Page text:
Some facts about “Segmented Paging”
1) Each process has one segment table.
2) There is one-page table per segment.
Fact about “Paged segmentation”
3) Contains page table of segment table.
Now consider following problem
In a paged segmented scheme of memory management, the segment table itself must have a page table because. (A) The segment table is often too large to fit in one page.
(B) Each segment is spread over a number of pages.
(C) Segment tables point to page tables and not to the physical locations of the segment.
(D) The processor’s description base register points to a page table
Given solution is:
Here option (A) is true , as segment table are sometimes too large to keep in one pages. So, segment table divided into pages. Thus page table for each Segment Table pages are created.
I believe a page can contain several hundreds of segment table entries of form
<segment base, limit>
I only came across code, data, stack and heap segments. I believe a process can have only these “four” segments. And also, we know each process has a segment table (Fact 1). Then how a segment table can grow so large that it cannot be fitted in a single page?
I am planning an AWS Redshift (RS) data warehouse and expect to have mix of longer-term jobs (60%) and short-term jobs (40%). The plan is to use workload management (WLM) and create multiple queues to manage the jobs (easy). Recently I saw an architecture that creates dedicated RS DB’s for specific users as a way to manage workload, but this seems expensive and inefficient. Question: Any experiences where dedicated RS DB’s were a better choice than using single RS DB with WLM?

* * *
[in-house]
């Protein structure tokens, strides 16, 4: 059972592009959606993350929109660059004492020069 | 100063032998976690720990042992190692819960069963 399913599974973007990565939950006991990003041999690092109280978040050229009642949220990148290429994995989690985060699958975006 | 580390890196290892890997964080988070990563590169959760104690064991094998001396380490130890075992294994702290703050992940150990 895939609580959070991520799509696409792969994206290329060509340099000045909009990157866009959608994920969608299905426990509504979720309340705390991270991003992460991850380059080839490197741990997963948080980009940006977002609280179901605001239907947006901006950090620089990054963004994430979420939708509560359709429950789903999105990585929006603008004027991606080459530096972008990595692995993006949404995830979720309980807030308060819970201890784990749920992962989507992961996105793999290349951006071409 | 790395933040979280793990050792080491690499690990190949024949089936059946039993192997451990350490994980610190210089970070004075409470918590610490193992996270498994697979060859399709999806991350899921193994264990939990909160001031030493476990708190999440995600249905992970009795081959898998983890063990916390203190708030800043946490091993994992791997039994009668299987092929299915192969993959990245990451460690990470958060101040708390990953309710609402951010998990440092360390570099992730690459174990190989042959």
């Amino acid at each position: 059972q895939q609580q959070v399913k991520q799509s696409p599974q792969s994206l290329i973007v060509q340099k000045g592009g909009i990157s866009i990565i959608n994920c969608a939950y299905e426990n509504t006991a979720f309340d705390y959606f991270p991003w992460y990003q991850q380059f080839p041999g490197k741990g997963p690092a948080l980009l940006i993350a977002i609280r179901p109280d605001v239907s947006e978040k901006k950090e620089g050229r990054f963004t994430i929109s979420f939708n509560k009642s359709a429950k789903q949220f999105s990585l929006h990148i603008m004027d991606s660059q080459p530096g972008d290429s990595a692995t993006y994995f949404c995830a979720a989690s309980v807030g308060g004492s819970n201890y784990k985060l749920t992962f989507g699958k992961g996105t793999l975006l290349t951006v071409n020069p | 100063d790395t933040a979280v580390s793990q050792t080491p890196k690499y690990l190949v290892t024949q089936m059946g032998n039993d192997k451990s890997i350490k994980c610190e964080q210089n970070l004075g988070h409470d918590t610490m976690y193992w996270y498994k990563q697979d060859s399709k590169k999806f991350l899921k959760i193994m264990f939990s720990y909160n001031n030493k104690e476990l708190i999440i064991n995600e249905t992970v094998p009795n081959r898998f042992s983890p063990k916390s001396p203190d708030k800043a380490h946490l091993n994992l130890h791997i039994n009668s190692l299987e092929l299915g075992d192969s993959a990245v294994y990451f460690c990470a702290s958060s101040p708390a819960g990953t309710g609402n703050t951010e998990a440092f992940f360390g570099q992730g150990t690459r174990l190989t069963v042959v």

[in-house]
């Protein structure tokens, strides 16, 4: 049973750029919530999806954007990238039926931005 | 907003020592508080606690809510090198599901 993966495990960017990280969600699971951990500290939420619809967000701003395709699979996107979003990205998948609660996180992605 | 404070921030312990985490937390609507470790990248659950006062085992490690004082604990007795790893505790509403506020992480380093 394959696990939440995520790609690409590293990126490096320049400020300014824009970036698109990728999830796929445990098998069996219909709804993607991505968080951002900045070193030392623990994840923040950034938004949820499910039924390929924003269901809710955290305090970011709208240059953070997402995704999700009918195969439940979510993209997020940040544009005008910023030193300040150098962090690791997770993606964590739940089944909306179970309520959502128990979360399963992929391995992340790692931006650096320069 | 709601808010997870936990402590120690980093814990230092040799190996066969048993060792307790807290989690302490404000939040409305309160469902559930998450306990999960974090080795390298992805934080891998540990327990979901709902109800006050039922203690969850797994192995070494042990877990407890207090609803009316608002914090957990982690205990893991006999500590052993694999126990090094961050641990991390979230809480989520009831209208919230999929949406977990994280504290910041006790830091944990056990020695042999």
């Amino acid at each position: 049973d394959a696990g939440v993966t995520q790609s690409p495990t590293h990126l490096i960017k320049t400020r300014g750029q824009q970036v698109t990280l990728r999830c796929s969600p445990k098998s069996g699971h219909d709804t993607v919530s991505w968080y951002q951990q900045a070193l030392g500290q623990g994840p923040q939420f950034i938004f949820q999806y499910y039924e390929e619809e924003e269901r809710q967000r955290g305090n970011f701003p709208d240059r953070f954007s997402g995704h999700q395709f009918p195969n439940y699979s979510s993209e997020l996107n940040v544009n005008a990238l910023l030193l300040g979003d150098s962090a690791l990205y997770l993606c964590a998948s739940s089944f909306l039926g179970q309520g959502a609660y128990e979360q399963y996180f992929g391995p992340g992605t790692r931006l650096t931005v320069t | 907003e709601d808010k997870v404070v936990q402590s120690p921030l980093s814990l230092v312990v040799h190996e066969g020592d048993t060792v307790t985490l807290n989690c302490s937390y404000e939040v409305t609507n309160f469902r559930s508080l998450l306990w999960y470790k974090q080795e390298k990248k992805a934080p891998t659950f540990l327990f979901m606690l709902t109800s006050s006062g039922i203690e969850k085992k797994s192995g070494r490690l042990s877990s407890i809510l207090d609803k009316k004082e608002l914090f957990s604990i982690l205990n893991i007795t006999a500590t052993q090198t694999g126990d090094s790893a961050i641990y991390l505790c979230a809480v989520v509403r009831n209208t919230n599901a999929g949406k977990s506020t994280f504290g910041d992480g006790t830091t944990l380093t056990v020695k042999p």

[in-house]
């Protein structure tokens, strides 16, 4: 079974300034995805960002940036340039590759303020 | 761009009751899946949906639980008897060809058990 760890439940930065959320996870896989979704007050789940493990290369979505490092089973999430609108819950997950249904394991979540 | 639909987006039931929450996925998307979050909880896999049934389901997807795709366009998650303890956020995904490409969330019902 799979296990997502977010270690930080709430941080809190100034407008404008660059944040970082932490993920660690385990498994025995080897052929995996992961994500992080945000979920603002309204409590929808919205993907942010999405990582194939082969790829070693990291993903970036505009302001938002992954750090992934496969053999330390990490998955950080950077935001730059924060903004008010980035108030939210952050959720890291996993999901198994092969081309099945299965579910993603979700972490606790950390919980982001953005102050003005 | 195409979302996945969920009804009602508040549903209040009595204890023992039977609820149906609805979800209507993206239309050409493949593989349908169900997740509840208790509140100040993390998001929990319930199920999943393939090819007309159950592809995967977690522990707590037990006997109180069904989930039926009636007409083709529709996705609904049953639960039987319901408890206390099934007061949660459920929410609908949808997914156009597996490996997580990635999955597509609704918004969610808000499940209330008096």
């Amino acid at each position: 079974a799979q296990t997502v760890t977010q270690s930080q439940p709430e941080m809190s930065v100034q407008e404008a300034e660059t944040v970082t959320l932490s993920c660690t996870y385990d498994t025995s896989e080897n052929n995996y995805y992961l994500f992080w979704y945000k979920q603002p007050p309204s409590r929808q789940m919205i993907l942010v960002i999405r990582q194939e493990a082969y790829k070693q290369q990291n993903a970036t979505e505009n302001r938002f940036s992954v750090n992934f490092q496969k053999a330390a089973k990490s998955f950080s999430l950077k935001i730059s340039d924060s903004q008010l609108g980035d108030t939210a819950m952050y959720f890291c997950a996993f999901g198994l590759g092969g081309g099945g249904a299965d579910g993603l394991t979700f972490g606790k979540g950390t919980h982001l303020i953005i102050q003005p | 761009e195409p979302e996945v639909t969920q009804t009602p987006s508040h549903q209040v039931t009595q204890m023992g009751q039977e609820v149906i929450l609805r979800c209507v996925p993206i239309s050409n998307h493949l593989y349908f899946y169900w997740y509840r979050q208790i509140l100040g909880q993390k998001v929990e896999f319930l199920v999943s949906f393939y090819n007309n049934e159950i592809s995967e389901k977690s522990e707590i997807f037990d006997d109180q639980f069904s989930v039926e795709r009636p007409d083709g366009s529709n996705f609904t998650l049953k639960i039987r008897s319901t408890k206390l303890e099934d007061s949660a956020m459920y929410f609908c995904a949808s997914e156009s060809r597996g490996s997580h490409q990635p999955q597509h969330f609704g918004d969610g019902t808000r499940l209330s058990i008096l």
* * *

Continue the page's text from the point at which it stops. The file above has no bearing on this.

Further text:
Why are you selling this site?
Money. I have other projects I am working on and don't have time to work on this one anymore.
How is it monetized?
There is an "Advertise with us" page for Central FL trucking companies and part stores to advertise on the site. The website is attracting the right audience for these companies and selling ad space should be easy.
Does this site come with any social media accounts?
No, I was going to make social pages and start promoting…
Diesel / Commercial Truck / Fleet Management Website
I have a system with Windows 10 with UEFI, and secure boot enabled. I have installed Ubuntu 18.04 in a dual boot configuration. I installed a driver in Ubuntu which required setting up of an MOK and a new password.
After rebooting, the UEFI MOK management screen is shown, which instructs the user to press any key to enter MOK management. However, pressing any key does not work, the countdown gets over and the screen proceeds to the grub menu. Further reboots do not bring up the Shim UEFI countdown screen.
I tried uninstalling and installing the driver followed by rebooting, but the issue persists. Is there another way to manually enter MOK management to confirm the password? Or should I just disable secure boot?
There are two possible scenarios I can think of, and I’m not really sure how to handle both the best way.
In simpler case, my library somehow manage to handle that backward-incompatibility (and now became an adapter). So I ship an patch version because API of my library did not change, and previous version is now have some kind of a buggy behavior (relies on external API that does not exists any more). The problem here is that all already built programs, as well as ones that uses some kind of dependency locks are now broken and must update their dependencies. Well, I can say that that’s not a my problem, but it bugs me a bit.
In more complex and more real case, my library can’t abstract that backward-incompatibility and it leaks through it, so I have to change a public API of my library too. So, I ship a major version. The problem is that it breaks the whole point of SemVer, where the user suppose to have the freedom to decide where they want to have a major update or do not, because a previous major version supposed to work along with the new one. But it does not and can’t be patched.